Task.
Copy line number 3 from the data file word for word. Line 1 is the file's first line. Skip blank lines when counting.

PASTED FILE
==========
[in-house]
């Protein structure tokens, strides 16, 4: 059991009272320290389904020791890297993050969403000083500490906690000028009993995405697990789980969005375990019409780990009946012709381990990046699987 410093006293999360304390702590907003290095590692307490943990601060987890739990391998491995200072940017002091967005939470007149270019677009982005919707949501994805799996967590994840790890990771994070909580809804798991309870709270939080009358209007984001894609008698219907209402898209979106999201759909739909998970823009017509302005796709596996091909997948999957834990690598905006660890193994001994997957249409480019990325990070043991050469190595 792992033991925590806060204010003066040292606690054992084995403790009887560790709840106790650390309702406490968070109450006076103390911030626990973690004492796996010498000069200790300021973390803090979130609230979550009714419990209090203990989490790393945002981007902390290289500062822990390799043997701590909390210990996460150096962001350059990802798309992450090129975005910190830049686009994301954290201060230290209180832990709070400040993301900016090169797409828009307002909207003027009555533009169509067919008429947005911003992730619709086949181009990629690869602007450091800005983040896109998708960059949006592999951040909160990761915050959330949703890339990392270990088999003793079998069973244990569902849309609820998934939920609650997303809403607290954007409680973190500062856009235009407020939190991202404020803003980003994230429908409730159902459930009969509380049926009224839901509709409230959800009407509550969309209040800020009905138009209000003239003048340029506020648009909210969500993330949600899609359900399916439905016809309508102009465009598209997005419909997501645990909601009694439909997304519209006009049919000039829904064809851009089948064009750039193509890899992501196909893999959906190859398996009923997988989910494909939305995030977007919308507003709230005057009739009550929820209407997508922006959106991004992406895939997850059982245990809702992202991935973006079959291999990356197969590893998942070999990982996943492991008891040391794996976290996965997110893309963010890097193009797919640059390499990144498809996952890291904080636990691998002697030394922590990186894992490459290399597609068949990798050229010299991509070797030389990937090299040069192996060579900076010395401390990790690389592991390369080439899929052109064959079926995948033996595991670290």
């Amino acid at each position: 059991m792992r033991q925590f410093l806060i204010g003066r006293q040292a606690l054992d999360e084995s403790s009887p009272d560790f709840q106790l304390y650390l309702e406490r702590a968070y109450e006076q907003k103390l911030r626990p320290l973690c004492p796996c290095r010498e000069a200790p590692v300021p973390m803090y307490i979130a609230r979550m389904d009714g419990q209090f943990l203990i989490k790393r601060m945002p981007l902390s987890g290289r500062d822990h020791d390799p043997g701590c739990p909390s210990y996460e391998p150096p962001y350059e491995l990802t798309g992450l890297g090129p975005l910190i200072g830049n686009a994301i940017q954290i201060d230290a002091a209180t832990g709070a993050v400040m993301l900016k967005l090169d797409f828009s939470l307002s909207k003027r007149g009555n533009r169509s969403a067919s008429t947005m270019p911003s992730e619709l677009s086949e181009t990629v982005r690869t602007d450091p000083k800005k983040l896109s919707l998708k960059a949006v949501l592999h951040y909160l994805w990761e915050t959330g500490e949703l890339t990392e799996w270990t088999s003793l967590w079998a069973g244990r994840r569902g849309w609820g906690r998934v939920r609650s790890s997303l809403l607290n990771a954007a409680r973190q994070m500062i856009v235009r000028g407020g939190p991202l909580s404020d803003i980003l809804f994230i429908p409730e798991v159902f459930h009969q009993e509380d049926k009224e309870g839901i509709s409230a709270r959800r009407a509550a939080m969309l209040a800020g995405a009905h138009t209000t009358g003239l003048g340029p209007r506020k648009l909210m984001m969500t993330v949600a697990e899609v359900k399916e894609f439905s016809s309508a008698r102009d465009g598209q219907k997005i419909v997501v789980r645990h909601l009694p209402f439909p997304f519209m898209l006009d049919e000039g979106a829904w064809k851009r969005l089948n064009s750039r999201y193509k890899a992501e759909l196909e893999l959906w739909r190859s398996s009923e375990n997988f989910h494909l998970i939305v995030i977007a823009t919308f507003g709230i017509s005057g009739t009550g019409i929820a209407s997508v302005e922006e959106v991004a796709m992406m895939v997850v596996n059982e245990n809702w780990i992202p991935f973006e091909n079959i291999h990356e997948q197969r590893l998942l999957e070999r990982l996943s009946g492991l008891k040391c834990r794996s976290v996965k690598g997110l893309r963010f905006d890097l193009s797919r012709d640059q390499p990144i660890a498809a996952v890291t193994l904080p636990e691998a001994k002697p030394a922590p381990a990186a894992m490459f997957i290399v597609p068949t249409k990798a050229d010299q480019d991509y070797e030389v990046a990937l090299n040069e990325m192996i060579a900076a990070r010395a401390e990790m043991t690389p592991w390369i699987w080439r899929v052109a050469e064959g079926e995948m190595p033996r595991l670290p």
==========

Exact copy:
């Amino acid at each position: 059991m792992r033991q925590f410093l806060i204010g003066r006293q040292a606690l054992d999360e084995s403790s009887p009272d560790f709840q106790l304390y650390l309702e406490r702590a968070y109450e006076q907003k103390l911030r626990p320290l973690c004492p796996c290095r010498e000069a200790p590692v300021p973390m803090y307490i979130a609230r979550m389904d009714g419990q209090f943990l203990i989490k790393r601060m945002p981007l902390s987890g290289r500062d822990h020791d390799p043997g701590c739990p909390s210990y996460e391998p150096p962001y350059e491995l990802t798309g992450l890297g090129p975005l910190i200072g830049n686009a994301i940017q954290i201060d230290a002091a209180t832990g709070a993050v400040m993301l900016k967005l090169d797409f828009s939470l307002s909207k003027r007149g009555n533009r169509s969403a067919s008429t947005m270019p911003s992730e619709l677009s086949e181009t990629v982005r690869t602007d450091p000083k800005k983040l896109s919707l998708k960059a949006v949501l592999h951040y909160l994805w990761e915050t959330g500490e949703l890339t990392e799996w270990t088999s003793l967590w079998a069973g244990r994840r569902g849309w609820g906690r998934v939920r609650s790890s997303l809403l607290n990771a954007a409680r973190q994070m500062i856009v235009r000028g407020g939190p991202l909580s404020d803003i980003l809804f994230i429908p409730e798991v159902f459930h009969q009993e509380d049926k009224e309870g839901i509709s409230a709270r959800r009407a509550a939080m969309l209040a800020g995405a009905h138009t209000t009358g003239l003048g340029p209007r506020k648009l909210m984001m969500t993330v949600a697990e899609v359900k399916e894609f439905s016809s309508a008698r102009d465009g598209q219907k997005i419909v997501v789980r645990h909601l009694p209402f439909p997304f519209m898209l006009d049919e000039g979106a829904w064809k851009r969005l089948n064009s750039r999201y193509k890899a992501e759909l196909e893999l959906w739909r190859s398996s009923e375990n997988f989910h494909l998970i939305v995030i977007a823009t919308f507003g709230i017509s005057g009739t009550g019409i929820a209407s997508v302005e922006e959106v991004a796709m992406m895939v997850v596996n059982e245990n809702w780990i992202p991935f973006e091909n079959i291999h990356e997948q197969r590893l998942l999957e070999r990982l996943s009946g492991l008891k040391c834990r794996s976290v996965k690598g997110l893309r963010f905006d890097l193009s797919r012709d640059q390499p990144i660890a498809a996952v890291t193994l904080p636990e691998a001994k002697p030394a922590p381990a990186a894992m490459f997957i290399v597609p068949t249409k990798a050229d010299q480019d991509y070797e030389v990046a990937l090299n040069e990325m192996i060579a900076a990070r010395a401390e990790m043991t690389p592991w390369i699987w080439r899929v052109a050469e064959g079926e995948m190595p033996r595991l670290p």